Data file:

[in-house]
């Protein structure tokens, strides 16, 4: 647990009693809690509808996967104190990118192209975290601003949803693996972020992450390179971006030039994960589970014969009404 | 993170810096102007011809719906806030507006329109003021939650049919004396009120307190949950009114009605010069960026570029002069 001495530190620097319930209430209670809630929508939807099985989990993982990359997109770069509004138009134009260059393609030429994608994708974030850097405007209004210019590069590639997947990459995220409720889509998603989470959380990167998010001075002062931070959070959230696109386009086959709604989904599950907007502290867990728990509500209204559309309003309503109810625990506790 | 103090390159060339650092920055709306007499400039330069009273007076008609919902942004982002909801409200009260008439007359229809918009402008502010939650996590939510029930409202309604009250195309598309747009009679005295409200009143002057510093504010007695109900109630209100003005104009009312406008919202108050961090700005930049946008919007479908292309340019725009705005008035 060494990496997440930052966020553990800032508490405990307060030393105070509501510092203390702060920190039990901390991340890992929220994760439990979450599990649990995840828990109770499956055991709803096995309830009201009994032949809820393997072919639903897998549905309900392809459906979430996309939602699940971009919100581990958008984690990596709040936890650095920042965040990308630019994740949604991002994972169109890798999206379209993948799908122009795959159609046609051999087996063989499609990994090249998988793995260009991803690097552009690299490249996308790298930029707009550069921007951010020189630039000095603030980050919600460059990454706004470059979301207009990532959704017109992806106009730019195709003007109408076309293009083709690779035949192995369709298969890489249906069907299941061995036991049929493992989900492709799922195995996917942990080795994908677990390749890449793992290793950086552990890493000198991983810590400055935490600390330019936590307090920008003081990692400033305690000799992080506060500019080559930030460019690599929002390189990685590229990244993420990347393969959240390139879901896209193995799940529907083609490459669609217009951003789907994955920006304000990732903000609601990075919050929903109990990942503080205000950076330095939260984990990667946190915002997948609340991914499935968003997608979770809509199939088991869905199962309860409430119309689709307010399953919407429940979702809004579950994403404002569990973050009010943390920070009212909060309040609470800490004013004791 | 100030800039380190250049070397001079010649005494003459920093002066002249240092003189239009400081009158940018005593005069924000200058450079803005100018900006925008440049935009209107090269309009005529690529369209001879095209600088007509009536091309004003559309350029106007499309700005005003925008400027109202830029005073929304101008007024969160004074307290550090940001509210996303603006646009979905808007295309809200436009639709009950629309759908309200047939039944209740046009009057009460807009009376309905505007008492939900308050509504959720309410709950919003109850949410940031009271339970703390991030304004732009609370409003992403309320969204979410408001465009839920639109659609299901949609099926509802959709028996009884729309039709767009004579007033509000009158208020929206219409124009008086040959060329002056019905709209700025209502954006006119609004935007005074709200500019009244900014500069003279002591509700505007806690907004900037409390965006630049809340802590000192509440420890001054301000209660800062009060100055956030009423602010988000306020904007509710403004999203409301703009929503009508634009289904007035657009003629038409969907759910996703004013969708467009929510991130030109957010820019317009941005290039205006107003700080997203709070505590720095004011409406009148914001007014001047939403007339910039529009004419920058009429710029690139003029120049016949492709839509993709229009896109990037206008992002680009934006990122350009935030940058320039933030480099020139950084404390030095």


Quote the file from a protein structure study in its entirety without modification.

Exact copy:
[in-house]
């Protein structure tokens, strides 16, 4: 647990009693809690509808996967104190990118192209975290601003949803693996972020992450390179971006030039994960589970014969009404 | 993170810096102007011809719906806030507006329109003021939650049919004396009120307190949950009114009605010069960026570029002069 001495530190620097319930209430209670809630929508939807099985989990993982990359997109770069509004138009134009260059393609030429994608994708974030850097405007209004210019590069590639997947990459995220409720889509998603989470959380990167998010001075002062931070959070959230696109386009086959709604989904599950907007502290867990728990509500209204559309309003309503109810625990506790 | 103090390159060339650092920055709306007499400039330069009273007076008609919902942004982002909801409200009260008439007359229809918009402008502010939650996590939510029930409202309604009250195309598309747009009679005295409200009143002057510093504010007695109900109630209100003005104009009312406008919202108050961090700005930049946008919007479908292309340019725009705005008035 060494990496997440930052966020553990800032508490405990307060030393105070509501510092203390702060920190039990901390991340890992929220994760439990979450599990649990995840828990109770499956055991709803096995309830009201009994032949809820393997072919639903897998549905309900392809459906979430996309939602699940971009919100581990958008984690990596709040936890650095920042965040990308630019994740949604991002994972169109890798999206379209993948799908122009795959159609046609051999087996063989499609990994090249998988793995260009991803690097552009690299490249996308790298930029707009550069921007951010020189630039000095603030980050919600460059990454706004470059979301207009990532959704017109992806106009730019195709003007109408076309293009083709690779035949192995369709298969890489249906069907299941061995036991049929493992989900492709799922195995996917942990080795994908677990390749890449793992290793950086552990890493000198991983810590400055935490600390330019936590307090920008003081990692400033305690000799992080506060500019080559930030460019690599929002390189990685590229990244993420990347393969959240390139879901896209193995799940529907083609490459669609217009951003789907994955920006304000990732903000609601990075919050929903109990990942503080205000950076330095939260984990990667946190915002997948609340991914499935968003997608979770809509199939088991869905199962309860409430119309689709307010399953919407429940979702809004579950994403404002569990973050009010943390920070009212909060309040609470800490004013004791 | 100030800039380190250049070397001079010649005494003459920093002066002249240092003189239009400081009158940018005593005069924000200058450079803005100018900006925008440049935009209107090269309009005529690529369209001879095209600088007509009536091309004003559309350029106007499309700005005003925008400027109202830029005073929304101008007024969160004074307290550090940001509210996303603006646009979905808007295309809200436009639709009950629309759908309200047939039944209740046009009057009460807009009376309905505007008492939900308050509504959720309410709950919003109850949410940031009271339970703390991030304004732009609370409003992403309320969204979410408001465009839920639109659609299901949609099926509802959709028996009884729309039709767009004579007033509000009158208020929206219409124009008086040959060329002056019905709209700025209502954006006119609004935007005074709200500019009244900014500069003279002591509700505007806690907004900037409390965006630049809340802590000192509440420890001054301000209660800062009060100055956030009423602010988000306020904007509710403004999203409301703009929503009508634009289904007035657009003629038409969907759910996703004013969708467009929510991130030109957010820019317009941005290039205006107003700080997203709070505590720095004011409406009148914001007014001047939403007339910039529009004419920058009429710029690139003029120049016949492709839509993709229009896109990037206008992002680009934006990122350009935030940058320039933030480099020139950084404390030095």